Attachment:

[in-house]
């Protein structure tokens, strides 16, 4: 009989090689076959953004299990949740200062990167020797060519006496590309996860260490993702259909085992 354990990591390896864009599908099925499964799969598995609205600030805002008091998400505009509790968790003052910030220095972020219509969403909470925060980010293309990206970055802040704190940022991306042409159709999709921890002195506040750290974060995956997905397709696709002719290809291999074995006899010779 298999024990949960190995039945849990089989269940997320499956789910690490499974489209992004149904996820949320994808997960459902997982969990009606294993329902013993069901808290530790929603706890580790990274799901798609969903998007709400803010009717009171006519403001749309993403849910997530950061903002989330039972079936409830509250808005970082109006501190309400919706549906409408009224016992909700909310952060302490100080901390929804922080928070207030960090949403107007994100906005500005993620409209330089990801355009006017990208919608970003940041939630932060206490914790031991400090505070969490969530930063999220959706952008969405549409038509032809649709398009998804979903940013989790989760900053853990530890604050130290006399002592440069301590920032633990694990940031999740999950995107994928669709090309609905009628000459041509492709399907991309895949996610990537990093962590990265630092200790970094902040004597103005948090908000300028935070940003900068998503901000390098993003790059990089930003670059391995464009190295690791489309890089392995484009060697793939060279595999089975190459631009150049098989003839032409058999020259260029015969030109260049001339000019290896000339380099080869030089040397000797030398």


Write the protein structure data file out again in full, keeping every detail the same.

[in-house]
């Protein structure tokens, strides 16, 4: 009989090689076959953004299990949740200062990167020797060519006496590309996860260490993702259909085992 354990990591390896864009599908099925499964799969598995609205600030805002008091998400505009509790968790003052910030220095972020219509969403909470925060980010293309990206970055802040704190940022991306042409159709999709921890002195506040750290974060995956997905397709696709002719290809291999074995006899010779 298999024990949960190995039945849990089989269940997320499956789910690490499974489209992004149904996820949320994808997960459902997982969990009606294993329902013993069901808290530790929603706890580790990274799901798609969903998007709400803010009717009171006519403001749309993403849910997530950061903002989330039972079936409830509250808005970082109006501190309400919706549906409408009224016992909700909310952060302490100080901390929804922080928070207030960090949403107007994100906005500005993620409209330089990801355009006017990208919608970003940041939630932060206490914790031991400090505070969490969530930063999220959706952008969405549409038509032809649709398009998804979903940013989790989760900053853990530890604050130290006399002592440069301590920032633990694990940031999740999950995107994928669709090309609905009628000459041509492709399907991309895949996610990537990093962590990265630092200790970094902040004597103005948090908000300028935070940003900068998503901000390098993003790059990089930003670059391995464009190295690791489309890089392995484009060697793939060279595999089975190459631009150049098989003839032409058999020259260029015969030109260049001339000019290896000339380099080869030089040397000797030398």